b. There are three economies: political, financial, attention; each of these vies in terms of saving species or biomes. [What are the politics for example of bushmeat? What might replace the economic or other gains of poaching? And what species do we deem ‘deserving’ of attention? Eliminating the criterion of attractiveness doesn’t solve this problem, since there is literally no way humans can pay attention to every species, every biome, etc. Just as there’s an economy of attention on the Net, there are economies of attention within the ‘real’ world – this is where
Drew Leder’s work on ‘the absent body’ comes into play.]

c. Every species has an equally lengthy holarchic history (including bacteria, mitochondria, etc.); each history is a sign and organism resonant with the origin of life itself. [This is important; there are no ‘primitive’ species just as there are no ‘primitive’ peoples. There are some characteristics of contemporary species that can be traced farther back than others, and these could be labeled ‘primitive’ – but given, for example, the recent discovery of relatively advanced brains in early animals, even this classification is suspect. Everything that survives in an oddly temporal sense is equivalent to everything else that survives. The issue actually transforms to those species which might be considered ‘generalist’ and those which live within specific (and often somewhat isolated) niches; the latter are of course much more at risk.]

d. Each organism has its own world-view, Umwelt, Weltanschauung. Each is alterity and project to every other. Each possesses individual and communal culture. Each participates in negation and learning. [Heinz von Foerster spoke of life entailing negation, and negation as fundamental: turn away from something. And turning-away is also a sign of culture; further, what one turns away from is dependent on the niches an organism can survive in – different niches have different dangers.]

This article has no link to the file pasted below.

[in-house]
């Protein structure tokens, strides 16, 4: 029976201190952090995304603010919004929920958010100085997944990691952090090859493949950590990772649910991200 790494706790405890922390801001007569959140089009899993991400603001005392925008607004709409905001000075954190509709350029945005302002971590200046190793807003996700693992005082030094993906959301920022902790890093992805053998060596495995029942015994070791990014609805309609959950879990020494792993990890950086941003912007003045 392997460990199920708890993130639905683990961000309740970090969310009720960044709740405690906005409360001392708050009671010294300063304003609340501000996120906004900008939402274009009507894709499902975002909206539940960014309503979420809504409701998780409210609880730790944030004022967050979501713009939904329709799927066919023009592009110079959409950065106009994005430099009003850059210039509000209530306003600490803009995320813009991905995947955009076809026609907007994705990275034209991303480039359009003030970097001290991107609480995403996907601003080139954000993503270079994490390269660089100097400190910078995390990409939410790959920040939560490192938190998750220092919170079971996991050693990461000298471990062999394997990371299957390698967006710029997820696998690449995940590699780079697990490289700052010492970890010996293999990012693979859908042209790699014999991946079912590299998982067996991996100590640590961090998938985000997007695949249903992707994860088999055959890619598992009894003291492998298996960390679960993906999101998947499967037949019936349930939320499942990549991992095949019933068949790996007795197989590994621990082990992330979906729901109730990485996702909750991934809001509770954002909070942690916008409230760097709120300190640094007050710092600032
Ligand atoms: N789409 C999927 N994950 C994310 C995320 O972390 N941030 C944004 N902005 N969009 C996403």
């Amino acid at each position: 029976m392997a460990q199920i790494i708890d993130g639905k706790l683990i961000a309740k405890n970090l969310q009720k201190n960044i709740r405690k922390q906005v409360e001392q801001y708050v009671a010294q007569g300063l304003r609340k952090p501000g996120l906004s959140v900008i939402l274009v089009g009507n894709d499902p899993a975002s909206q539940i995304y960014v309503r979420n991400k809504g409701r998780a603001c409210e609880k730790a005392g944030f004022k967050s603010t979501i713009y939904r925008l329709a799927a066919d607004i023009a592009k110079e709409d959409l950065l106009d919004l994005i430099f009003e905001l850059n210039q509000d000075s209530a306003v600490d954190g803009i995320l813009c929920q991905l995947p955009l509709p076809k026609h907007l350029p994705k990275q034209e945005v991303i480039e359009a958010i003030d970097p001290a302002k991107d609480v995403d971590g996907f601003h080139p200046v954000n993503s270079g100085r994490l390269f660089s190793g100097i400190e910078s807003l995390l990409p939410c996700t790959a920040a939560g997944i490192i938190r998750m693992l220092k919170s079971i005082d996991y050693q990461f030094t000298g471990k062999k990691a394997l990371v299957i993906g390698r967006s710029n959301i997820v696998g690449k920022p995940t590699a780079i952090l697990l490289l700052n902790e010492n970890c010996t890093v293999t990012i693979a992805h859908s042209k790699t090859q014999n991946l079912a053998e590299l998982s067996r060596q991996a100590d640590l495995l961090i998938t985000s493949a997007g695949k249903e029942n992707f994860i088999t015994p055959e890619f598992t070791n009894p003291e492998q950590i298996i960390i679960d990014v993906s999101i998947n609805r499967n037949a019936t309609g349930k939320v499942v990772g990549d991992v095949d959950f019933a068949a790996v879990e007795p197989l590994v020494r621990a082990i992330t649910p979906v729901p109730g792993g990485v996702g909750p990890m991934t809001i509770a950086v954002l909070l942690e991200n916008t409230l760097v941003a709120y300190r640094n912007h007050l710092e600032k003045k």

e. Each is driven to extinction by the other. Each other collapses into either grotesque anomaly (asteroid, volcano) or the human, somewhere along the line. [This isn’t entirely true; communality and altruism occur inter- and intra-species. But species do have life-spams; ironically of course we know only the life-spans of species which have already gone extinct, and it’s difficult to generalize. (However statistical generalizations do exist.) The same is true of our own deaths, and just as mourning the death of a friend or relative is an anguish which is irretrievable in terms of its object, so mourning the disappearance of a species is similar (even if individuals of that species may be brought back into existence, the culture is gone). Most of us don’t mourn extinctions in the same way, but there is, I believe, a sense of anguish at the heart of these as well.]

f. Each is a projection and introjection of the world; each is immersive, each is entangled, abject, somewhat definable. [Each species is in dialog with the rest of the world, which is also within each individual, just as humans are fecund with bacteria and other micro-organisms, even within thecell itself. So to talk of projecting _into_ the world, or introjecting _from_ the world is more than a gross over-simplification; for this reason I tend to use the neologism ‘jectivity’ to imply holarchic connectivities between what _might_ be labeled an individual and its internality, and what _might_ be labeled an external world. For this reason, I see crude parallels between thinking through species and organisms, and the philosophy of quantum mechanics; I’m not arguing for another pseudo-model from the Heisenberg uncertainty principle, so much as thinking about all varieties of entanglements, including Feynman diagrams, virtual particle, tunneling, and so forth. Think of the world, not as mind, but as fermenting, for example.]